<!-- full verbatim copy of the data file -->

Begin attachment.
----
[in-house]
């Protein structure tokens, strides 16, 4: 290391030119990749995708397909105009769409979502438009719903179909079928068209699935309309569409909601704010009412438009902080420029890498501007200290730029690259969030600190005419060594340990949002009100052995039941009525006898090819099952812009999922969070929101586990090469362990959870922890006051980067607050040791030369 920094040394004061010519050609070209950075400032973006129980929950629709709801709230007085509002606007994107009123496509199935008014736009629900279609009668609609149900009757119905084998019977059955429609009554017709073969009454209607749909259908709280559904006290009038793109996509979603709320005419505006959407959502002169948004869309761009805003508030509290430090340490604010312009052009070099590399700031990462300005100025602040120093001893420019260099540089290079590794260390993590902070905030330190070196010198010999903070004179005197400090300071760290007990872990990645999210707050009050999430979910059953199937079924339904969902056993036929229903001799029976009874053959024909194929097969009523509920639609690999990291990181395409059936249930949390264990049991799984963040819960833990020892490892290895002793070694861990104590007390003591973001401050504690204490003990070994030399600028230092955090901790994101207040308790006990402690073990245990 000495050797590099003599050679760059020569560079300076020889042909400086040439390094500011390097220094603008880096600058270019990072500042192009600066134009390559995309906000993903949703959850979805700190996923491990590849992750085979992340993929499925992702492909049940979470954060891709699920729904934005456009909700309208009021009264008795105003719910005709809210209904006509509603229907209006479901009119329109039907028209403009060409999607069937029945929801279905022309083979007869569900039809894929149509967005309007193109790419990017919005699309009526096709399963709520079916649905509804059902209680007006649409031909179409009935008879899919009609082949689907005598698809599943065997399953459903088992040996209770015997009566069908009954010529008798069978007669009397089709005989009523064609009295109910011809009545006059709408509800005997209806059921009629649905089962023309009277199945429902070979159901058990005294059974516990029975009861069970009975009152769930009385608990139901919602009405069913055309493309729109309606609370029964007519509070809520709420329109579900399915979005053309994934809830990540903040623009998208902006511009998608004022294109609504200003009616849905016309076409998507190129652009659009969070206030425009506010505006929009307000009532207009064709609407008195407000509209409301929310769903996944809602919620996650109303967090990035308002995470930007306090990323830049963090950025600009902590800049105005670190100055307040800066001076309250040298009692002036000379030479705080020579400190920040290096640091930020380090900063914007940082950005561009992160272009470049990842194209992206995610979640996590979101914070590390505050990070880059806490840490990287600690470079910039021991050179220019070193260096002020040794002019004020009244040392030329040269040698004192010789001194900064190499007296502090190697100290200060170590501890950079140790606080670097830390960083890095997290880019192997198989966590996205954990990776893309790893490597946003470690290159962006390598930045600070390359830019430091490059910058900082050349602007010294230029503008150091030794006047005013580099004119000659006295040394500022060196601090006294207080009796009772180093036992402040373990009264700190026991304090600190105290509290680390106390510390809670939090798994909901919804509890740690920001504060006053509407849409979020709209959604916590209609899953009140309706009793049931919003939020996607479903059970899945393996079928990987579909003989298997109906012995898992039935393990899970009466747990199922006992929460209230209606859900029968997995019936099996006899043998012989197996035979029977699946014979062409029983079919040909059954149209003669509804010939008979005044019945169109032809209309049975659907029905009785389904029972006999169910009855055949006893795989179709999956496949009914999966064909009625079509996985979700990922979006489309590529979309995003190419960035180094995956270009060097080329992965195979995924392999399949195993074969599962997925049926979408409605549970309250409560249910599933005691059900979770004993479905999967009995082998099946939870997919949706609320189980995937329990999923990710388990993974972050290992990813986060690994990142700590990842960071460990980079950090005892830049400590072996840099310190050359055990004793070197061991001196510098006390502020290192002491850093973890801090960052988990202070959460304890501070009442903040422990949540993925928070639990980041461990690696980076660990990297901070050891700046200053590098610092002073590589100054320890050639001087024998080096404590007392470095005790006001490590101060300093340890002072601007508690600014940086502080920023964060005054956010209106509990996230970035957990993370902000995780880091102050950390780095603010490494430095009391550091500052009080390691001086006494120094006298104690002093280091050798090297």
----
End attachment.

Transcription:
[in-house]
């Protein structure tokens, strides 16, 4: 290391030119990749995708397909105009769409979502438009719903179909079928068209699935309309569409909601704010009412438009902080420029890498501007200290730029690259969030600190005419060594340990949002009100052995039941009525006898090819099952812009999922969070929101586990090469362990959870922890006051980067607050040791030369 920094040394004061010519050609070209950075400032973006129980929950629709709801709230007085509002606007994107009123496509199935008014736009629900279609009668609609149900009757119905084998019977059955429609009554017709073969009454209607749909259908709280559904006290009038793109996509979603709320005419505006959407959502002169948004869309761009805003508030509290430090340490604010312009052009070099590399700031990462300005100025602040120093001893420019260099540089290079590794260390993590902070905030330190070196010198010999903070004179005197400090300071760290007990872990990645999210707050009050999430979910059953199937079924339904969902056993036929229903001799029976009874053959024909194929097969009523509920639609690999990291990181395409059936249930949390264990049991799984963040819960833990020892490892290895002793070694861990104590007390003591973001401050504690204490003990070994030399600028230092955090901790994101207040308790006990402690073990245990 000495050797590099003599050679760059020569560079300076020889042909400086040439390094500011390097220094603008880096600058270019990072500042192009600066134009390559995309906000993903949703959850979805700190996923491990590849992750085979992340993929499925992702492909049940979470954060891709699920729904934005456009909700309208009021009264008795105003719910005709809210209904006509509603229907209006479901009119329109039907028209403009060409999607069937029945929801279905022309083979007869569900039809894929149509967005309007193109790419990017919005699309009526096709399963709520079916649905509804059902209680007006649409031909179409009935008879899919009609082949689907005598698809599943065997399953459903088992040996209770015997009566069908009954010529008798069978007669009397089709005989009523064609009295109910011809009545006059709408509800005997209806059921009629649905089962023309009277199945429902070979159901058990005294059974516990029975009861069970009975009152769930009385608990139901919602009405069913055309493309729109309606609370029964007519509070809520709420329109579900399915979005053309994934809830990540903040623009998208902006511009998608004022294109609504200003009616849905016309076409998507190129652009659009969070206030425009506010505006929009307000009532207009064709609407008195407000509209409301929310769903996944809602919620996650109303967090990035308002995470930007306090990323830049963090950025600009902590800049105005670190100055307040800066001076309250040298009692002036000379030479705080020579400190920040290096640091930020380090900063914007940082950005561009992160272009470049990842194209992206995610979640996590979101914070590390505050990070880059806490840490990287600690470079910039021991050179220019070193260096002020040794002019004020009244040392030329040269040698004192010789001194900064190499007296502090190697100290200060170590501890950079140790606080670097830390960083890095997290880019192997198989966590996205954990990776893309790893490597946003470690290159962006390598930045600070390359830019430091490059910058900082050349602007010294230029503008150091030794006047005013580099004119000659006295040394500022060196601090006294207080009796009772180093036992402040373990009264700190026991304090600190105290509290680390106390510390809670939090798994909901919804509890740690920001504060006053509407849409979020709209959604916590209609899953009140309706009793049931919003939020996607479903059970899945393996079928990987579909003989298997109906012995898992039935393990899970009466747990199922006992929460209230209606859900029968997995019936099996006899043998012989197996035979029977699946014979062409029983079919040909059954149209003669509804010939008979005044019945169109032809209309049975659907029905009785389904029972006999169910009855055949006893795989179709999956496949009914999966064909009625079509996985979700990922979006489309590529979309995003190419960035180094995956270009060097080329992965195979995924392999399949195993074969599962997925049926979408409605549970309250409560249910599933005691059900979770004993479905999967009995082998099946939870997919949706609320189980995937329990999923990710388990993974972050290992990813986060690994990142700590990842960071460990980079950090005892830049400590072996840099310190050359055990004793070197061991001196510098006390502020290192002491850093973890801090960052988990202070959460304890501070009442903040422990949540993925928070639990980041461990690696980076660990990297901070050891700046200053590098610092002073590589100054320890050639001087024998080096404590007392470095005790006001490590101060300093340890002072601007508690600014940086502080920023964060005054956010209106509990996230970035957990993370902000995780880091102050950390780095603010490494430095009391550091500052009080390691001086006494120094006298104690002093280091050798090297």